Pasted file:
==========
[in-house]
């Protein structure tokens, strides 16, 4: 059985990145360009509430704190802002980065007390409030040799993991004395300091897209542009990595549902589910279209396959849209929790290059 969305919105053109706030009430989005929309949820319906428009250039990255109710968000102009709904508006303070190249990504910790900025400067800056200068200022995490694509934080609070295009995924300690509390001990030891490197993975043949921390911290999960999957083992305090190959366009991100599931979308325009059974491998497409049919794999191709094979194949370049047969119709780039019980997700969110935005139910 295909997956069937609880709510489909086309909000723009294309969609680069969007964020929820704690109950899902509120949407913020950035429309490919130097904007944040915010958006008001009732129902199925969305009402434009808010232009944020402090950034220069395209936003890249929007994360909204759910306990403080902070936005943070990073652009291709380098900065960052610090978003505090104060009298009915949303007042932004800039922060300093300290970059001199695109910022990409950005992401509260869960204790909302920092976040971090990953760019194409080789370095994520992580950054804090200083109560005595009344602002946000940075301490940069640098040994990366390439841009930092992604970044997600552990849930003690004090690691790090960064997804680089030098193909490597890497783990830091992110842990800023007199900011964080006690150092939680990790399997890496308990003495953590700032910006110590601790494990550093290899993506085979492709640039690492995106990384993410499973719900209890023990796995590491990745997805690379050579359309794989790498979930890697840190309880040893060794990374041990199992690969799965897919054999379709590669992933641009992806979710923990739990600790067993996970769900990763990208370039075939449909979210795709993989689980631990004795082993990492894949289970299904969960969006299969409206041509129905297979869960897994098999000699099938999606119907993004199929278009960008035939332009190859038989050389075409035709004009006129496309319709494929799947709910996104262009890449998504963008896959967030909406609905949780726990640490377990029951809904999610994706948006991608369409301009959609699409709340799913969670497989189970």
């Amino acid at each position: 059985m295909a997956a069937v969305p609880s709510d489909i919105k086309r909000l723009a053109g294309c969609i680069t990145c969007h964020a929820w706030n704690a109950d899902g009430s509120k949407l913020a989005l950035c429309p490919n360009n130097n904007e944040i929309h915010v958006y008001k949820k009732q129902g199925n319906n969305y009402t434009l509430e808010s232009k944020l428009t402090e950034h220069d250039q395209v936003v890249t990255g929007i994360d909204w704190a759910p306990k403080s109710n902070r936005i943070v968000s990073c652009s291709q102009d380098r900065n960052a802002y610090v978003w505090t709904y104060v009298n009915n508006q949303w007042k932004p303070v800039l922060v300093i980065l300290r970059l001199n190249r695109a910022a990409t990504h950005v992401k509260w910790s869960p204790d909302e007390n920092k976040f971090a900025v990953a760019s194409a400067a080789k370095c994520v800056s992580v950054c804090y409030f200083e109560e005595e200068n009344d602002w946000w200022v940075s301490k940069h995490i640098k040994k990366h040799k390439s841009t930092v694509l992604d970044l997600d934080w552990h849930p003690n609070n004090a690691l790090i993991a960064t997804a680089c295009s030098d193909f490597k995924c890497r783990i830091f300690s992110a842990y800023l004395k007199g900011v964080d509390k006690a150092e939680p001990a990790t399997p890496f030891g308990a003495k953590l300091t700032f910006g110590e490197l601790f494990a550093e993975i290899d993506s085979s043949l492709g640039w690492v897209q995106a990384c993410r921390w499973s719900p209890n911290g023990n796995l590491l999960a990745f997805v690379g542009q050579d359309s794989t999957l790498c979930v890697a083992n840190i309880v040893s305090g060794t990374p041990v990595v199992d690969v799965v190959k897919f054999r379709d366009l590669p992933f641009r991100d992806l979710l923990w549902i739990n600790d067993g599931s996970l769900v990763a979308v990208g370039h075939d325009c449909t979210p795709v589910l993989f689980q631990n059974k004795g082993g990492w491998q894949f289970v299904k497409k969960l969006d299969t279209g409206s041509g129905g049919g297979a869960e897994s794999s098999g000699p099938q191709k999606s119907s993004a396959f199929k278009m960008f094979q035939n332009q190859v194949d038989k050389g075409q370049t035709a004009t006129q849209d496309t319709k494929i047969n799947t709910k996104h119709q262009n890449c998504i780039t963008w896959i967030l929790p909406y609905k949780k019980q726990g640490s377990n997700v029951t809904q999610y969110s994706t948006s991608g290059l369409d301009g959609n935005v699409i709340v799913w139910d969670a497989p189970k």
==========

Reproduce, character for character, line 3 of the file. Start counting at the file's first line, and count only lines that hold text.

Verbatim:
């Amino acid at each position: 059985m295909a997956a069937v969305p609880s709510d489909i919105k086309r909000l723009a053109g294309c969609i680069t990145c969007h964020a929820w706030n704690a109950d899902g009430s509120k949407l913020a989005l950035c429309p490919n360009n130097n904007e944040i929309h915010v958006y008001k949820k009732q129902g199925n319906n969305y009402t434009l509430e808010s232009k944020l428009t402090e950034h220069d250039q395209v936003v890249t990255g929007i994360d909204w704190a759910p306990k403080s109710n902070r936005i943070v968000s990073c652009s291709q102009d380098r900065n960052a802002y610090v978003w505090t709904y104060v009298n009915n508006q949303w007042k932004p303070v800039l922060v300093i980065l300290r970059l001199n190249r695109a910022a990409t990504h950005v992401k509260w910790s869960p204790d909302e007390n920092k976040f971090a900025v990953a760019s194409a400067a080789k370095c994520v800056s992580v950054c804090y409030f200083e109560e005595e200068n009344d602002w946000w200022v940075s301490k940069h995490i640098k040994k990366h040799k390439s841009t930092v694509l992604d970044l997600d934080w552990h849930p003690n609070n004090a690691l790090i993991a960064t997804a680089c295009s030098d193909f490597k995924c890497r783990i830091f300690s992110a842990y800023l004395k007199g900011v964080d509390k006690a150092e939680p001990a990790t399997p890496f030891g308990a003495k953590l300091t700032f910006g110590e490197l601790f494990a550093e993975i290899d993506s085979s043949l492709g640039w690492v897209q995106a990384c993410r921390w499973s719900p209890n911290g023990n796995l590491l999960a990745f997805v690379g542009q050579d359309s794989t999957l790498c979930v890697a083992n840190i309880v040893s305090g060794t990374p041990v990595v199992d690969v799965v190959k897919f054999r379709d366009l590669p992933f641009r991100d992806l979710l923990w549902i739990n600790d067993g599931s996970l769900v990763a979308v990208g370039h075939d325009c449909t979210p795709v589910l993989f689980q631990n059974k004795g082993g990492w491998q894949f289970v299904k497409k969960l969006d299969t279209g409206s041509g129905g049919g297979a869960e897994s794999s098999g000699p099938q191709k999606s119907s993004a396959f199929k278009m960008f094979q035939n332009q190859v194949d038989k050389g075409q370049t035709a004009t006129q849209d496309t319709k494929i047969n799947t709910k996104h119709q262009n890449c998504i780039t963008w896959i967030l929790p909406y609905k949780k019980q726990g640490s377990n997700v029951t809904q999610y969110s994706t948006s991608g290059l369409d301009g959609n935005v699409i709340v799913w139910d969670a497989p189970k």